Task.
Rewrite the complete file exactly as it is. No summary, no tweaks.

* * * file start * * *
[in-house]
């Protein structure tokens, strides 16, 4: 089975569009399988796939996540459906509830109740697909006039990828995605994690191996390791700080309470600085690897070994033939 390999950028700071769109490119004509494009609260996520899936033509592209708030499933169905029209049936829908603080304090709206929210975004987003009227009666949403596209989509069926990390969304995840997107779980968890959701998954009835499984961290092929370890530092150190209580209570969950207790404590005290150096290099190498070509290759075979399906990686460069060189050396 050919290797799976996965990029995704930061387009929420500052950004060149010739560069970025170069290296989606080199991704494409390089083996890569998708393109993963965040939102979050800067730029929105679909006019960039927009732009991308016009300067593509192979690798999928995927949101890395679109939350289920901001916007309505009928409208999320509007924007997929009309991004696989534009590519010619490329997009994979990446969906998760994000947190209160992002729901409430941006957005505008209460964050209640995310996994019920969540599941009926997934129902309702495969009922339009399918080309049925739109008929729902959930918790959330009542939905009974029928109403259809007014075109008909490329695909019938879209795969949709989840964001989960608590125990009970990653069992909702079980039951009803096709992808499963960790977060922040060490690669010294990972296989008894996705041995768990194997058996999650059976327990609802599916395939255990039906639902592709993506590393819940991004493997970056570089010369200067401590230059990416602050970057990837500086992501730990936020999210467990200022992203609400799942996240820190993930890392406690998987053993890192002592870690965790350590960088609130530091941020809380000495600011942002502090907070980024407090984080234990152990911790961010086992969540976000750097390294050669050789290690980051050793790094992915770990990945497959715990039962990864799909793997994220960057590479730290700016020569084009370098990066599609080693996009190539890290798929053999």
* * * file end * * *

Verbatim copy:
[in-house]
């Protein structure tokens, strides 16, 4: 089975569009399988796939996540459906509830109740697909006039990828995605994690191996390791700080309470600085690897070994033939 390999950028700071769109490119004509494009609260996520899936033509592209708030499933169905029209049936829908603080304090709206929210975004987003009227009666949403596209989509069926990390969304995840997107779980968890959701998954009835499984961290092929370890530092150190209580209570969950207790404590005290150096290099190498070509290759075979399906990686460069060189050396 050919290797799976996965990029995704930061387009929420500052950004060149010739560069970025170069290296989606080199991704494409390089083996890569998708393109993963965040939102979050800067730029929105679909006019960039927009732009991308016009300067593509192979690798999928995927949101890395679109939350289920901001916007309505009928409208999320509007924007997929009309991004696989534009590519010619490329997009994979990446969906998760994000947190209160992002729901409430941006957005505008209460964050209640995310996994019920969540599941009926997934129902309702495969009922339009399918080309049925739109008929729902959930918790959330009542939905009974029928109403259809007014075109008909490329695909019938879209795969949709989840964001989960608590125990009970990653069992909702079980039951009803096709992808499963960790977060922040060490690669010294990972296989008894996705041995768990194997058996999650059976327990609802599916395939255990039906639902592709993506590393819940991004493997970056570089010369200067401590230059990416602050970057990837500086992501730990936020999210467990200022992203609400799942996240820190993930890392406690998987053993890192002592870690965790350590960088609130530091941020809380000495600011942002502090907070980024407090984080234990152990911790961010086992969540976000750097390294050669050789290690980051050793790094992915770990990945497959715990039962990864799909793997994220960057590479730290700016020569084009370098990066599609080693996009190539890290798929053999």